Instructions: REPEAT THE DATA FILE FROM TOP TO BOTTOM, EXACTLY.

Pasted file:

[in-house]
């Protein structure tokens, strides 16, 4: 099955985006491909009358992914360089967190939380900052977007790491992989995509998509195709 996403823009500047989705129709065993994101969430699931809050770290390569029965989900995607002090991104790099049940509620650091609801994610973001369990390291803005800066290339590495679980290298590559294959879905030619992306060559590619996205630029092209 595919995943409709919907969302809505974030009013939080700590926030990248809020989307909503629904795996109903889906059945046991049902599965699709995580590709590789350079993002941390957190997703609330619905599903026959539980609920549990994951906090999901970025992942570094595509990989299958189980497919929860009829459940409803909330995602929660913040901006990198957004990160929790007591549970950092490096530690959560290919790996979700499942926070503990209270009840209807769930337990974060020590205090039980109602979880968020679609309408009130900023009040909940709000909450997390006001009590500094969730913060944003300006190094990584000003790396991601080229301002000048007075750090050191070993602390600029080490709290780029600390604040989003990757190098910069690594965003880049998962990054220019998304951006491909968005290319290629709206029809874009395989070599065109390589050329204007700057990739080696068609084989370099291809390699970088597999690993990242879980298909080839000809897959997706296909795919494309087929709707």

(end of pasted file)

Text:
[in-house]
């Protein structure tokens, strides 16, 4: 099955985006491909009358992914360089967190939380900052977007790491992989995509998509195709 996403823009500047989705129709065993994101969430699931809050770290390569029965989900995607002090991104790099049940509620650091609801994610973001369990390291803005800066290339590495679980290298590559294959879905030619992306060559590619996205630029092209 595919995943409709919907969302809505974030009013939080700590926030990248809020989307909503629904795996109903889906059945046991049902599965699709995580590709590789350079993002941390957190997703609330619905599903026959539980609920549990994951906090999901970025992942570094595509990989299958189980497919929860009829459940409803909330995602929660913040901006990198957004990160929790007591549970950092490096530690959560290919790996979700499942926070503990209270009840209807769930337990974060020590205090039980109602979880968020679609309408009130900023009040909940709000909450997390006001009590500094969730913060944003300006190094990584000003790396991601080229301002000048007075750090050191070993602390600029080490709290780029600390604040989003990757190098910069690594965003880049998962990054220019998304951006491909968005290319290629709206029809874009395989070599065109390589050329204007700057990739080696068609084989370099291809390699970088597999690993990242879980298909080839000809897959997706296909795919494309087929709707």